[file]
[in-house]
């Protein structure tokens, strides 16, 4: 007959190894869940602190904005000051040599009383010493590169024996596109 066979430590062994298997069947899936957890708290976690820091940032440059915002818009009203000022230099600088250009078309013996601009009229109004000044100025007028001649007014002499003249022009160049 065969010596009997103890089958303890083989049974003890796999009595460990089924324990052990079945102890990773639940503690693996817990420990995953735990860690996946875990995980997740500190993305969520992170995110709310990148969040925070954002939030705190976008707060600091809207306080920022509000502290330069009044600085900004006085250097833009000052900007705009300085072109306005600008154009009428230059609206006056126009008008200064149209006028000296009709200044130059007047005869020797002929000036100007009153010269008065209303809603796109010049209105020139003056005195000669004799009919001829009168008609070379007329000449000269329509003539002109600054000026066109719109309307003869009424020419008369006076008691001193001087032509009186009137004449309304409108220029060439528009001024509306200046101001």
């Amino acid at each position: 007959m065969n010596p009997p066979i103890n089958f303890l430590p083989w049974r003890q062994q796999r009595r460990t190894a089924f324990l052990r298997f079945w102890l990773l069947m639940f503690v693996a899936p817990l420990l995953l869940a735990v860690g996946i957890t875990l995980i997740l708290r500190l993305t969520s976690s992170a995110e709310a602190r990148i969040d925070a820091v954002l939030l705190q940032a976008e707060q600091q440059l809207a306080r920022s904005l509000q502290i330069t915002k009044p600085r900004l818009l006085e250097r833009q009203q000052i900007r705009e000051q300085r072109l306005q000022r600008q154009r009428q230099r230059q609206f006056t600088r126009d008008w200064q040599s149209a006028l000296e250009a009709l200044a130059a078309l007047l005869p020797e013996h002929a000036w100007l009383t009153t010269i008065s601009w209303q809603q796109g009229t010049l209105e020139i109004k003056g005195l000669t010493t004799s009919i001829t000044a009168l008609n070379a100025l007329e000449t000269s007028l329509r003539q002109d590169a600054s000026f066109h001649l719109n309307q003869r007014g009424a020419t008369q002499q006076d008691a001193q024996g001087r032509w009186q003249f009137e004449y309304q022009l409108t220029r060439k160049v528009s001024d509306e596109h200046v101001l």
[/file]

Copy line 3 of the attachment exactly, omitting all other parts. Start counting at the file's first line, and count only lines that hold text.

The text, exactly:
């Amino acid at each position: 007959m065969n010596p009997p066979i103890n089958f303890l430590p083989w049974r003890q062994q796999r009595r460990t190894a089924f324990l052990r298997f079945w102890l990773l069947m639940f503690v693996a899936p817990l420990l995953l869940a735990v860690g996946i957890t875990l995980i997740l708290r500190l993305t969520s976690s992170a995110e709310a602190r990148i969040d925070a820091v954002l939030l705190q940032a976008e707060q600091q440059l809207a306080r920022s904005l509000q502290i330069t915002k009044p600085r900004l818009l006085e250097r833009q009203q000052i900007r705009e000051q300085r072109l306005q000022r600008q154009r009428q230099r230059q609206f006056t600088r126009d008008w200064q040599s149209a006028l000296e250009a009709l200044a130059a078309l007047l005869p020797e013996h002929a000036w100007l009383t009153t010269i008065s601009w209303q809603q796109g009229t010049l209105e020139i109004k003056g005195l000669t010493t004799s009919i001829t000044a009168l008609n070379a100025l007329e000449t000269s007028l329509r003539q002109d590169a600054s000026f066109h001649l719109n309307q003869r007014g009424a020419t008369q002499q006076d008691a001193q024996g001087r032509w009186q003249f009137e004449y309304q022009l409108t220029r060439k160049v528009s001024d509306e596109h200046v101001l």